Wednesday, June 26, 2013


The Dingli Cliffs are the highest landmass in Malta. The massive rock faces are located on the western side of the island, just west of Dingli village. When faults caused uplift of the rocks, the land became slanted from southwest to northeast, making the Dingli Cliffs the highest structures on the islands. They reach a height of 200 to 250 meters (approximately 721 feet) above sea level and extend down into the Mediterranean Sea. In certain areas, the rocks plunge vertically, and in some, the land gently slopes down into the sea. They extend for a few kilometers across. In certain sections of the segments, one can see many of the layers of sedimentary rock that have been deposited over time in the region. There are caverns scattered throughout these limestone rock faces.

Agriculture has thrived in this area for centuries through terrace farming. Farmers practice terrace farming by cutting flat sections into hilly or steep areas in order to plant crops. This type of agriculture prevents water from rolling down vertical rock faces so that crops can be grown in an otherwise severe and steep environment. This growing technique helped the people of Malta to grow their food throughout history. However, when pirates threatened the area, the farming would cease; the caverns in the sides of the rock faces would then serve as hiding places for the farmers. They would climb into the caves via ladders and would then pull the ladders into the caves so that they were safe from any outside threats. The farmers would then barricade themselves into the caves with boulders and would be completely hidden.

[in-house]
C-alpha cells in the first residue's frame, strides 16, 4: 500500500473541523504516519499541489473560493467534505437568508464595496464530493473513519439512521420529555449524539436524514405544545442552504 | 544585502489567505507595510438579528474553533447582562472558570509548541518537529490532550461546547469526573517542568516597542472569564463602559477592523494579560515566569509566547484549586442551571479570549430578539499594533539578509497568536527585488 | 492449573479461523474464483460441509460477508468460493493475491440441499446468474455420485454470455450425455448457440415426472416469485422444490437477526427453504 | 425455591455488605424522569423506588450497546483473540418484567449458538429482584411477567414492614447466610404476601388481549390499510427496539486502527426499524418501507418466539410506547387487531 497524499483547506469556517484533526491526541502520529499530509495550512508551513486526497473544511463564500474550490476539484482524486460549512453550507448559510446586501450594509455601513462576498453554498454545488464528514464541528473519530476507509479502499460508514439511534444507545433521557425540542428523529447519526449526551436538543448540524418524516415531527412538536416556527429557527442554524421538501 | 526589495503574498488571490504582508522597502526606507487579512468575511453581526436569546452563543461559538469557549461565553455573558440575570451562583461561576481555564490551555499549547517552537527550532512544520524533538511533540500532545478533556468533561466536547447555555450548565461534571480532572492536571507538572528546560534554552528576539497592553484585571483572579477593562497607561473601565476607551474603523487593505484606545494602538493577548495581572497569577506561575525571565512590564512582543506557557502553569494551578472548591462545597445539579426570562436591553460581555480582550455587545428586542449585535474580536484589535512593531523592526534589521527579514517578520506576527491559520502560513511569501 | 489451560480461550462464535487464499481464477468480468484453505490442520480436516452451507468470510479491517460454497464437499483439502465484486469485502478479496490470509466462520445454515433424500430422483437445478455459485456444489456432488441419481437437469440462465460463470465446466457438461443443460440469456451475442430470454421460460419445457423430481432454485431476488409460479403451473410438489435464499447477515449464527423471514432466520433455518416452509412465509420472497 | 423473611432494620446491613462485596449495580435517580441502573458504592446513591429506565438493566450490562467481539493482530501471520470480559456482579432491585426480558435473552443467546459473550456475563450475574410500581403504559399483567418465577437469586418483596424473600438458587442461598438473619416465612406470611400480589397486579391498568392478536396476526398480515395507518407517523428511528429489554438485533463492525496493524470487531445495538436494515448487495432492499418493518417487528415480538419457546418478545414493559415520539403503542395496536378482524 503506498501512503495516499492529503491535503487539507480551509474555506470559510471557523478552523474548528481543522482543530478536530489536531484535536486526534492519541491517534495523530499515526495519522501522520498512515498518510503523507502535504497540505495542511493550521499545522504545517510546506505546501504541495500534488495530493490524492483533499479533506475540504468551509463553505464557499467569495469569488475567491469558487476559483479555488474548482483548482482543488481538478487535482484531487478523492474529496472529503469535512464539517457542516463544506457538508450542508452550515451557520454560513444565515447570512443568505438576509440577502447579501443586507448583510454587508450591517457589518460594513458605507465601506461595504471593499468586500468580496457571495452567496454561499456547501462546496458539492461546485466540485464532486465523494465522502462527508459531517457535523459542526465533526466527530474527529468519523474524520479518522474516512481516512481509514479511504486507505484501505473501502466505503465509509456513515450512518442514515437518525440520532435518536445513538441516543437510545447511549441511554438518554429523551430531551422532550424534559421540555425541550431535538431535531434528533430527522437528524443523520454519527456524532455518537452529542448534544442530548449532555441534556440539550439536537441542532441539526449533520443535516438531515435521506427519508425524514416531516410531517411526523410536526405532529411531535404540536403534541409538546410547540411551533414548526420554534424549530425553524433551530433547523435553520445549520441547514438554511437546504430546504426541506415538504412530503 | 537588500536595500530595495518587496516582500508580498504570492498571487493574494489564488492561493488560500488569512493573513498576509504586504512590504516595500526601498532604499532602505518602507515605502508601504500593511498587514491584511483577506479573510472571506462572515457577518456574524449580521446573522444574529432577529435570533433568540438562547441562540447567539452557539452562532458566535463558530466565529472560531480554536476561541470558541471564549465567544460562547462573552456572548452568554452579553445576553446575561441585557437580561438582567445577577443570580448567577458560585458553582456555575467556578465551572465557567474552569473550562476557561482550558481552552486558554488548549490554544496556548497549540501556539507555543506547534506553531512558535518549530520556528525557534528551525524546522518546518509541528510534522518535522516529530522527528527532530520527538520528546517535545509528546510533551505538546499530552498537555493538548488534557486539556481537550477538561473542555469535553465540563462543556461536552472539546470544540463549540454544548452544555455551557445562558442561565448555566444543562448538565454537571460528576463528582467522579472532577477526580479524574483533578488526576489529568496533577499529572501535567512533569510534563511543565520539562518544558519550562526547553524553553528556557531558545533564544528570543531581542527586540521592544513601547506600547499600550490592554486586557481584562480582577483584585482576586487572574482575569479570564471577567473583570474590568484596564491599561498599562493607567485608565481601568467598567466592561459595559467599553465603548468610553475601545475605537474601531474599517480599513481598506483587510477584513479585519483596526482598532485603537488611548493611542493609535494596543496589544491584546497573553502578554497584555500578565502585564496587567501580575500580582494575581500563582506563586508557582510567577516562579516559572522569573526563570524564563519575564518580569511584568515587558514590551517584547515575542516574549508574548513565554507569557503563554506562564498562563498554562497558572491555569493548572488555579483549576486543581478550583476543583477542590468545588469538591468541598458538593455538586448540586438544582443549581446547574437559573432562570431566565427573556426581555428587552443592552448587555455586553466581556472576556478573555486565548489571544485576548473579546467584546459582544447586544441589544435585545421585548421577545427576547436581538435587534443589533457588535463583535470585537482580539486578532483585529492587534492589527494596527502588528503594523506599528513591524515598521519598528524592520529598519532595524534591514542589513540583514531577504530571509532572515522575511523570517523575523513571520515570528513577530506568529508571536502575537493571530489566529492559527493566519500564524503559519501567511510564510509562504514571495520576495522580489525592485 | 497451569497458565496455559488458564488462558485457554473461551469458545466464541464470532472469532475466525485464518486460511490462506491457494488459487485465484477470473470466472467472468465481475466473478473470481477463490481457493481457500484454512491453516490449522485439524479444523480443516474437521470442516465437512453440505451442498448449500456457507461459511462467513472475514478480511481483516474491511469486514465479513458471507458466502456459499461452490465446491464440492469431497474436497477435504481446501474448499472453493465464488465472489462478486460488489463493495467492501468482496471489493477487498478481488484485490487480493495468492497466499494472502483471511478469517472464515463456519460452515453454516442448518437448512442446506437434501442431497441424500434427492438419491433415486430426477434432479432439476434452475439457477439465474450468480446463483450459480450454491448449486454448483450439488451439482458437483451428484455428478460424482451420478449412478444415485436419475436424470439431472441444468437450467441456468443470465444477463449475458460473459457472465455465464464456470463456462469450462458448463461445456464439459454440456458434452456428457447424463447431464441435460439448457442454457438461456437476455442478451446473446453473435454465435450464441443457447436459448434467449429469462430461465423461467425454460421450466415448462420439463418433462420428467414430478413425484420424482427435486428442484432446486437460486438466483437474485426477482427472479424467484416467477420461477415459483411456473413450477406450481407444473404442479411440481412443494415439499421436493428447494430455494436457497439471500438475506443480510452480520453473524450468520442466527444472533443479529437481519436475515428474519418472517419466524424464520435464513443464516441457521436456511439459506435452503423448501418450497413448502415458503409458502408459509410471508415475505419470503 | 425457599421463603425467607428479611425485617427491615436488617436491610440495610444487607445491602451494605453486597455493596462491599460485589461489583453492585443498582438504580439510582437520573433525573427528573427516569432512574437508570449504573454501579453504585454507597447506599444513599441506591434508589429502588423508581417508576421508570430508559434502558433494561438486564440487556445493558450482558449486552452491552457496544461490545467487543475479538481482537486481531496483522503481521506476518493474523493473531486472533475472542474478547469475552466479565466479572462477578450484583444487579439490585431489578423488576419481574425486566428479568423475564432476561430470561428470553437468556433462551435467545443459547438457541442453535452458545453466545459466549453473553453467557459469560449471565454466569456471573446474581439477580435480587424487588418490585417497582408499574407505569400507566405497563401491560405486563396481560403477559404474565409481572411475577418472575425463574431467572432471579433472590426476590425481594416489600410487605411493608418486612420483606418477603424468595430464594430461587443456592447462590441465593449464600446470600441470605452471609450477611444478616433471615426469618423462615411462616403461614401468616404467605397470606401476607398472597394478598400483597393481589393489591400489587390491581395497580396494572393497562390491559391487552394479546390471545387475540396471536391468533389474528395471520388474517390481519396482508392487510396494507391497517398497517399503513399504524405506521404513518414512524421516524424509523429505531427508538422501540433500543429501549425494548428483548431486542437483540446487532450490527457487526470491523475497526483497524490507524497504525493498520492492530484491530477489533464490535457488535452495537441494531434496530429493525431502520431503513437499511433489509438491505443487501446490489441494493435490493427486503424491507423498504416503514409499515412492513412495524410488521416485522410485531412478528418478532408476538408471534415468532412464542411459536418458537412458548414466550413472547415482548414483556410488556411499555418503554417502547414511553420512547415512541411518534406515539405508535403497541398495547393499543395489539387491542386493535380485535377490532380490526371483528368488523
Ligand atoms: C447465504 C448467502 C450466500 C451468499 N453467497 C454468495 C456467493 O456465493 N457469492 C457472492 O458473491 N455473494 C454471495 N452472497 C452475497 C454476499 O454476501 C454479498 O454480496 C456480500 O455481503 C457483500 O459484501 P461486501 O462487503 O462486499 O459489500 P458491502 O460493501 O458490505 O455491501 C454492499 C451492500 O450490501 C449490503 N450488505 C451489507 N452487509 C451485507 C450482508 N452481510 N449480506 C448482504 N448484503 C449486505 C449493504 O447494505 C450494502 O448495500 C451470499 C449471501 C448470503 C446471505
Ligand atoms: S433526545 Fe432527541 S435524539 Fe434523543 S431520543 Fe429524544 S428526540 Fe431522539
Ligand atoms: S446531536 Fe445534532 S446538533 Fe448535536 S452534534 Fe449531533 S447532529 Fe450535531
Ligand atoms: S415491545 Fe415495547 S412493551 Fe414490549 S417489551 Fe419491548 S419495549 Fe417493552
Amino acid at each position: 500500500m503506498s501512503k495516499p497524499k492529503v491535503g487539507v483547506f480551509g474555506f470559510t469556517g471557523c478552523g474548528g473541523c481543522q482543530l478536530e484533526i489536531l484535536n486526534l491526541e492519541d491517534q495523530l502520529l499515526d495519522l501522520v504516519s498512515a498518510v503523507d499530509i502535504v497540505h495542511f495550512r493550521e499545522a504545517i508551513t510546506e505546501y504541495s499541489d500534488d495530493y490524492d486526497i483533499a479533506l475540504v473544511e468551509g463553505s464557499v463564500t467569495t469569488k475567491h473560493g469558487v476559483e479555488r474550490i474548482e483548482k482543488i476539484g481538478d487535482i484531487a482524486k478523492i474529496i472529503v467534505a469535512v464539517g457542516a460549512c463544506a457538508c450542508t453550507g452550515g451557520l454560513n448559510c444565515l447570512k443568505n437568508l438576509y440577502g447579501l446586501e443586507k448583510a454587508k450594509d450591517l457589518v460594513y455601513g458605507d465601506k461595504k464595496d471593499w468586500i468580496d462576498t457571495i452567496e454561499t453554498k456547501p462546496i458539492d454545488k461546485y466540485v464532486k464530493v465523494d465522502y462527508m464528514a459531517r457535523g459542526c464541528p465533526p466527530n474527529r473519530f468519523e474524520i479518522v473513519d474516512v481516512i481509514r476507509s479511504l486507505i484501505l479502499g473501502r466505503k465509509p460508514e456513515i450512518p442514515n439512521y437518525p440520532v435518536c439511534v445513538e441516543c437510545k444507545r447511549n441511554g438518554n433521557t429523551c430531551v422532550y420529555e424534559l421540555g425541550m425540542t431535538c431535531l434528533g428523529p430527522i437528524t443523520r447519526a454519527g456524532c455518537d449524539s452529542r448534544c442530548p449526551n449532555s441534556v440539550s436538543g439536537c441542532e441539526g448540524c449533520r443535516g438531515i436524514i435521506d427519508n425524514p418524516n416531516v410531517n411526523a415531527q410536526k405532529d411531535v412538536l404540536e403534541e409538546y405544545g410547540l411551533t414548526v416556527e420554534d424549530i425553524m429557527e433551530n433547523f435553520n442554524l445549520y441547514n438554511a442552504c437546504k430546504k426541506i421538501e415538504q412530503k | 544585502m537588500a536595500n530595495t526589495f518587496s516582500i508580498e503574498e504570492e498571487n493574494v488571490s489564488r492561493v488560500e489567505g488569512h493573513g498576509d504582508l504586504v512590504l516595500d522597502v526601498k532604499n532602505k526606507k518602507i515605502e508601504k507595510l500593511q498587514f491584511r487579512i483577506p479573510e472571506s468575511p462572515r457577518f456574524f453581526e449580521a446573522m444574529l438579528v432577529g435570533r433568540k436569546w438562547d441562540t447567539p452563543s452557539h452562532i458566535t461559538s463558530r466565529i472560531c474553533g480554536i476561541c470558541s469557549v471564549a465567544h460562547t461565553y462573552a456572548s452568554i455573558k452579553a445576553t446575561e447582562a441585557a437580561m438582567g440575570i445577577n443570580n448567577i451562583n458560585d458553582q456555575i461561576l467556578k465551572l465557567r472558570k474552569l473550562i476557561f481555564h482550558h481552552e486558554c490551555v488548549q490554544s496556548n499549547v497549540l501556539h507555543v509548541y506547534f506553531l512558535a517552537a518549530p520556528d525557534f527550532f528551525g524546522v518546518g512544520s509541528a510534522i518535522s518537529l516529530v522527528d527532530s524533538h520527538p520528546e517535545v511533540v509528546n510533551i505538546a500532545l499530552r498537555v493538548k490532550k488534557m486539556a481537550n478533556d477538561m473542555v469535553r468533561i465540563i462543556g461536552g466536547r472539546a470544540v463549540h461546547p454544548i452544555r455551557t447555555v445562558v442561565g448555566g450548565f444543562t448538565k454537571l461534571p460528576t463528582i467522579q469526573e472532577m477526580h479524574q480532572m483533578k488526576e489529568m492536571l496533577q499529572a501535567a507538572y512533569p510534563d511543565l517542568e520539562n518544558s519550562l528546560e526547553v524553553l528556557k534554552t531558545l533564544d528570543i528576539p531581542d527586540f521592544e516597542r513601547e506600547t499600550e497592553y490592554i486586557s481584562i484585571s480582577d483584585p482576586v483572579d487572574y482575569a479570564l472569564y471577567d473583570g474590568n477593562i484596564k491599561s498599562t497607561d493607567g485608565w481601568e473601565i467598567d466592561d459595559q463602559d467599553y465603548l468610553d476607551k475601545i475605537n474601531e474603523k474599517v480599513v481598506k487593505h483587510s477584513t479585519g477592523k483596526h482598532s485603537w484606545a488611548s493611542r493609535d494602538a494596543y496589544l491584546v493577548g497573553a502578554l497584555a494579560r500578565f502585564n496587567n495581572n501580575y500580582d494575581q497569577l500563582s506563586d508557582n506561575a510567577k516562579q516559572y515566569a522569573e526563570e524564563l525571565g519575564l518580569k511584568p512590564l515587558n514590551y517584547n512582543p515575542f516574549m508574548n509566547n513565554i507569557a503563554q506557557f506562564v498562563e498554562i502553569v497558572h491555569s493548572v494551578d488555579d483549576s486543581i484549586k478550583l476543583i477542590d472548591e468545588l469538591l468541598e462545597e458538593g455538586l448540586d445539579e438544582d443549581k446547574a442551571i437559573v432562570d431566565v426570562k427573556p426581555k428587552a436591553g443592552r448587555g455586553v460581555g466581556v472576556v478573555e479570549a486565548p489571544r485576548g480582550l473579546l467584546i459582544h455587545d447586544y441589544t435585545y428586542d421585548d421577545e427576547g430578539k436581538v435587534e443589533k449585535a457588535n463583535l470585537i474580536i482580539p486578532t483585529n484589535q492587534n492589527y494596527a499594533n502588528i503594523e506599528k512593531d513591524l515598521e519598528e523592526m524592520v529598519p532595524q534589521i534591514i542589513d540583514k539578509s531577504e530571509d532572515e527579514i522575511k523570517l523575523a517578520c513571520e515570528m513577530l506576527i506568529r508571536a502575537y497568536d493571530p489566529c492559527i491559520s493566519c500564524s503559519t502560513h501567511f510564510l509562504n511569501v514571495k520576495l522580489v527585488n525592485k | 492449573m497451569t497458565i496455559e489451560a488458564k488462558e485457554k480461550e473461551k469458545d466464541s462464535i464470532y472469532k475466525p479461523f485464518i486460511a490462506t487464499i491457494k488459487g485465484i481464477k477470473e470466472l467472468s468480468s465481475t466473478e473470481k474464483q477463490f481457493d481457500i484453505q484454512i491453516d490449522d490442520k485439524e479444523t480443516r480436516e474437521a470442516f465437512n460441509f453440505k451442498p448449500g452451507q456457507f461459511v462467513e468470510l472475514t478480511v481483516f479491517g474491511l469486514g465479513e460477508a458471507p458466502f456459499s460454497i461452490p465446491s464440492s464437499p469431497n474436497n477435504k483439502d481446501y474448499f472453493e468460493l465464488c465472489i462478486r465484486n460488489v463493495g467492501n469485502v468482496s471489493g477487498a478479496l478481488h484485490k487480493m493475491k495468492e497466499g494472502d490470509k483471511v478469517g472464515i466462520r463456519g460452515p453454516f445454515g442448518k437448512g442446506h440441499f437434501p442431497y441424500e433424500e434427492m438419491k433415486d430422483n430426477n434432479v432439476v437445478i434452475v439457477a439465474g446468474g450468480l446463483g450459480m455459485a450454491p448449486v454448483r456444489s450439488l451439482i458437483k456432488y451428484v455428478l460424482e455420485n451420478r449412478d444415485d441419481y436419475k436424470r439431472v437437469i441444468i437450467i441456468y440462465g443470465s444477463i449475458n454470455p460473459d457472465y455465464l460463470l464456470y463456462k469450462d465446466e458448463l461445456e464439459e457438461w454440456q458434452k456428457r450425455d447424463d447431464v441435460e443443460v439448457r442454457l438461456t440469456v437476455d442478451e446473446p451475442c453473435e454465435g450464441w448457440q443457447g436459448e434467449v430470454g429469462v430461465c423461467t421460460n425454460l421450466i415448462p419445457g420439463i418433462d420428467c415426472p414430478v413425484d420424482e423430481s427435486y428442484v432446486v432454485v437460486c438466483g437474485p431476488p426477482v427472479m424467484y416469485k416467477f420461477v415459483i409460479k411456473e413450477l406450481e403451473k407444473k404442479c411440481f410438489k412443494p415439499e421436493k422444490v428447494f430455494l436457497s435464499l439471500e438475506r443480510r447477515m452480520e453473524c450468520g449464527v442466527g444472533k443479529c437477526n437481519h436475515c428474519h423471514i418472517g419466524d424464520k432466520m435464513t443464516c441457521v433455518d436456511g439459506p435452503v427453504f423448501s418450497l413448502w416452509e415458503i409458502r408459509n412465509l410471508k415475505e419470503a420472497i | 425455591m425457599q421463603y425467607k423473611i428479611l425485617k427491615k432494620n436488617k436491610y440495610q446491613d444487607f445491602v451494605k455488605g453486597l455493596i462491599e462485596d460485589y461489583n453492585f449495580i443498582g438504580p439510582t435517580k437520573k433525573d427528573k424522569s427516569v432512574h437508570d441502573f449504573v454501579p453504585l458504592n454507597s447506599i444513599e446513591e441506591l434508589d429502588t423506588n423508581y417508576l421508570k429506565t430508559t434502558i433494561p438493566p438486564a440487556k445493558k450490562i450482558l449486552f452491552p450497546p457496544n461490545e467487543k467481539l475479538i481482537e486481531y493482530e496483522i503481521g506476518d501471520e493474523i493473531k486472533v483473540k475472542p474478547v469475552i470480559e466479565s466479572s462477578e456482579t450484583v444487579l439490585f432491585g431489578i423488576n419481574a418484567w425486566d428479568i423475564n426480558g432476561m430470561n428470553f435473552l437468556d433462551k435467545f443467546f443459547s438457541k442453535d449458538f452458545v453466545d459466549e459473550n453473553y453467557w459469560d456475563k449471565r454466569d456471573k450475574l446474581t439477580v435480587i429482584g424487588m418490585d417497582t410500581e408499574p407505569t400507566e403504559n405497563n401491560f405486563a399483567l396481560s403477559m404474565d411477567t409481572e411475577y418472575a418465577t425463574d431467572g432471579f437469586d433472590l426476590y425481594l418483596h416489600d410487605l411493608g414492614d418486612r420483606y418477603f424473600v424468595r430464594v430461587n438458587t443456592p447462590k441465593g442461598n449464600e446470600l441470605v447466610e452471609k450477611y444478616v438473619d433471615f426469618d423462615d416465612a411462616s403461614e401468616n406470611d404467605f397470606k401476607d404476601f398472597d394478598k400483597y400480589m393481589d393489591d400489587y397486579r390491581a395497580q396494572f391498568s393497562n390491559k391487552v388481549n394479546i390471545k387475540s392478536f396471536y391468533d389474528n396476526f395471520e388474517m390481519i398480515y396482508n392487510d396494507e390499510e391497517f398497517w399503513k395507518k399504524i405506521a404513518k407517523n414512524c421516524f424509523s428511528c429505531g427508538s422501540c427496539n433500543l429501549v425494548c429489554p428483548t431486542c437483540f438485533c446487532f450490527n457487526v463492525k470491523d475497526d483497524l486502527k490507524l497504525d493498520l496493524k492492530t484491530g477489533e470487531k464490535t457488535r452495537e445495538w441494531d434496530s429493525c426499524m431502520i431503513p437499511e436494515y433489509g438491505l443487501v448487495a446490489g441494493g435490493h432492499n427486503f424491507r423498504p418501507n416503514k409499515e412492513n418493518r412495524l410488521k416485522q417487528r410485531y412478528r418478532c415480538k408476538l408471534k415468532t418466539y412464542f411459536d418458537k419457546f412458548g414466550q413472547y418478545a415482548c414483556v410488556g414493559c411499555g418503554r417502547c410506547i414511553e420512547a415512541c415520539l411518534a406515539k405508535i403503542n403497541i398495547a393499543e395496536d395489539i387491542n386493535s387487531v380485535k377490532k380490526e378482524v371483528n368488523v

Misrah Ghar il-Kbir (known as Clapham Junction) is near the Dingli Cliffs. This feature of “cart ruts” is a network of tracks in the rock faces. The age and function of these depressions is unknown.

Photo courtesy of Alecastorina93 via Wikimedia Commons.


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